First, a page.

Saoirse Ronan is wonderful as the title character, who gave herself her own nickname and clashes constantly with her mother (an equally great Laurie Metcalf). As she tries to figure out how to get out of Sacramento and into college, she frequently gets herself into trouble, meets a couple of boys (Lucas Hedges, Timothée Chalamet), and attends a peculiar Thanksgiving party inside a huge, beautiful house she has always dreamed of living in. The great playwright and actor Tracy Letts co-stars as Lady Bird's kindhearted, unemployed father.
This masterpiece from director Richard Linklater (Dazed and Confused, School of Rock) might seem daunting, given that it was filmed over the course of 12 years, from 2002 to 2014, charting Mason (Ellar Coltrane) from ages 5 to 18, and runs three hours. But every minute is well-deserved, and it's bursting with life and joy as well as a little taste of the bittersweet.
Boyhood (2014) follows Mason as he maneuvers through life with his divorced parents (Ethan Hawke and an Oscar-winning Patricia Arquette) and his sister (Lorelei Linklater), and dealing with his mother's drunken boyfriend, bullies, and girls, as well as a brief, but awkward Thanksgiving dinner. There are dozens of little moments that seem ordinary, but taken within the context of the big picture, they become unforgettable. "Life don't give you bumpers."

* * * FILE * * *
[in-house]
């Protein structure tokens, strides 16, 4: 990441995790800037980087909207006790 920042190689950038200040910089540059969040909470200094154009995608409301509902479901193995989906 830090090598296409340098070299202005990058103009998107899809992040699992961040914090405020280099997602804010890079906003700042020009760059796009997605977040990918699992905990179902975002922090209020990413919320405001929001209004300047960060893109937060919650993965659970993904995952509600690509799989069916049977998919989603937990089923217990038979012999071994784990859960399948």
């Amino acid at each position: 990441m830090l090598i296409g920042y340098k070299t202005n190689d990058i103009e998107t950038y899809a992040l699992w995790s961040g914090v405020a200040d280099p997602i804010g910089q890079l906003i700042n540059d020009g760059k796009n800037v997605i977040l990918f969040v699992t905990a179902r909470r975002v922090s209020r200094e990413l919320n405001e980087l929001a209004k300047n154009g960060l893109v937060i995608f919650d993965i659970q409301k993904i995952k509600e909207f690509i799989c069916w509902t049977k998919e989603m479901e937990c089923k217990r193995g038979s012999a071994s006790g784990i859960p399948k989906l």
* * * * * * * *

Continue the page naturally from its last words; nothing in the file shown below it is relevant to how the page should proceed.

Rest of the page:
Trey Edward Shults directed this incredibly penetrating, vivid drama based on his own short film and featuring members of his own family. Krisha (pronounced "KREE-sha" and played by Shults' aunt Krisha Fairchild, in a magnificent performance) shows up for Thanksgiving, apparently recovering from drinking or drug problems, or worse. Overweight and huffing and puffing, and draped in curtains of fabric, the needy, unhinged Krisha causes the rest of her family (all played by members of the real-life clan) to be on edge, waiting for the other shoe to drop.
Shults directs Krisha (2016) in a strange, grimy mix of realism highlighted by long, sustained takes, and moments of nightmarish insanity. Especially explosive, tense moments play out in slow-motion or in spinning whirligigs. It's a searing work, but packed into a tight, pulsing 83 minutes.
Off the Beaten Turkey Path
Zack and Miri Make a Porno